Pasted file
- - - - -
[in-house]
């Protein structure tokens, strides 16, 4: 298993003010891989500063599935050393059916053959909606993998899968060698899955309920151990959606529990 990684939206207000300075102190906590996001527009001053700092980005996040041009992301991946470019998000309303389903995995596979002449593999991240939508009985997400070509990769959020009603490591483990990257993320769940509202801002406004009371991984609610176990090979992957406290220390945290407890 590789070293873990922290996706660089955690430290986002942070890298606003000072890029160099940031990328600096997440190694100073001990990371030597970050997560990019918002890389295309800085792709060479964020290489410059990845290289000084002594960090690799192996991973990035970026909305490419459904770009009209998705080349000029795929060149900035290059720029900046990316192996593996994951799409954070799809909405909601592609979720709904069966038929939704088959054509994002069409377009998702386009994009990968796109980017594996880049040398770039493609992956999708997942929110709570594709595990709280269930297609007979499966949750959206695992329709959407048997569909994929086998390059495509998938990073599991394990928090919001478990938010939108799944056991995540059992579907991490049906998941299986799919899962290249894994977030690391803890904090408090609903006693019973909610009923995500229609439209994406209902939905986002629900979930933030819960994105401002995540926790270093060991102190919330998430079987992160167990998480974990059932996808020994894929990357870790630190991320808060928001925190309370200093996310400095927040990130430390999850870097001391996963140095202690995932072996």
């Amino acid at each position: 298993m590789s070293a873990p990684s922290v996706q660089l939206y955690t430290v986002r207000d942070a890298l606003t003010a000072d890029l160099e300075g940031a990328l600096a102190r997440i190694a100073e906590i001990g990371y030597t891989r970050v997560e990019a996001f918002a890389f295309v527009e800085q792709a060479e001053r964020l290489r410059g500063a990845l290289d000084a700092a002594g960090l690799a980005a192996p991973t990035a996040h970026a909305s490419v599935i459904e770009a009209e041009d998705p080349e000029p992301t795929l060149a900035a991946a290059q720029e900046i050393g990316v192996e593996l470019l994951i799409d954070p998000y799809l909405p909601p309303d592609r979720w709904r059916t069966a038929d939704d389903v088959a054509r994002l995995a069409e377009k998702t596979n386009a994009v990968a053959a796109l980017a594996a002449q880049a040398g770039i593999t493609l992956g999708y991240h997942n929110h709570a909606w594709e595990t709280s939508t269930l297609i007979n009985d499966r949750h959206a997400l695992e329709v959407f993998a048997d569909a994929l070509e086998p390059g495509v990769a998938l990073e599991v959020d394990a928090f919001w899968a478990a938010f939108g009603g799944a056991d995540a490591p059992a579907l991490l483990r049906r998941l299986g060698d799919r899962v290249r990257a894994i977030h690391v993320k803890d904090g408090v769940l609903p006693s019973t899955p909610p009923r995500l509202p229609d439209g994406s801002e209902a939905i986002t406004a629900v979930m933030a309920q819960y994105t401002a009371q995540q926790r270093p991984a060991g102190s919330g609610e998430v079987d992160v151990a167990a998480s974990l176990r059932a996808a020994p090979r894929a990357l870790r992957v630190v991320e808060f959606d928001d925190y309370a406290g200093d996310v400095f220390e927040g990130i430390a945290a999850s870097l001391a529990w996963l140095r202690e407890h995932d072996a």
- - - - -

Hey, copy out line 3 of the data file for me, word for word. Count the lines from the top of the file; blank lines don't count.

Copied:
């Amino acid at each position: 298993m590789s070293a873990p990684s922290v996706q660089l939206y955690t430290v986002r207000d942070a890298l606003t003010a000072d890029l160099e300075g940031a990328l600096a102190r997440i190694a100073e906590i001990g990371y030597t891989r970050v997560e990019a996001f918002a890389f295309v527009e800085q792709a060479e001053r964020l290489r410059g500063a990845l290289d000084a700092a002594g960090l690799a980005a192996p991973t990035a996040h970026a909305s490419v599935i459904e770009a009209e041009d998705p080349e000029p992301t795929l060149a900035a991946a290059q720029e900046i050393g990316v192996e593996l470019l994951i799409d954070p998000y799809l909405p909601p309303d592609r979720w709904r059916t069966a038929d939704d389903v088959a054509r994002l995995a069409e377009k998702t596979n386009a994009v990968a053959a796109l980017a594996a002449q880049a040398g770039i593999t493609l992956g999708y991240h997942n929110h709570a909606w594709e595990t709280s939508t269930l297609i007979n009985d499966r949750h959206a997400l695992e329709v959407f993998a048997d569909a994929l070509e086998p390059g495509v990769a998938l990073e599991v959020d394990a928090f919001w899968a478990a938010f939108g009603g799944a056991d995540a490591p059992a579907l991490l483990r049906r998941l299986g060698d799919r899962v290249r990257a894994i977030h690391v993320k803890d904090g408090v769940l609903p006693s019973t899955p909610p009923r995500l509202p229609d439209g994406s801002e209902a939905i986002t406004a629900v979930m933030a309920q819960y994105t401002a009371q995540q926790r270093p991984a060991g102190s919330g609610e998430v079987d992160v151990a167990a998480s974990l176990r059932a996808a020994p090979r894929a990357l870790r992957v630190v991320e808060f959606d928001d925190y309370a406290g200093d996310v400095f220390e927040g990130i430390a945290a999850s870097l001391a529990w996963l140095r202690e407890h995932d072996a």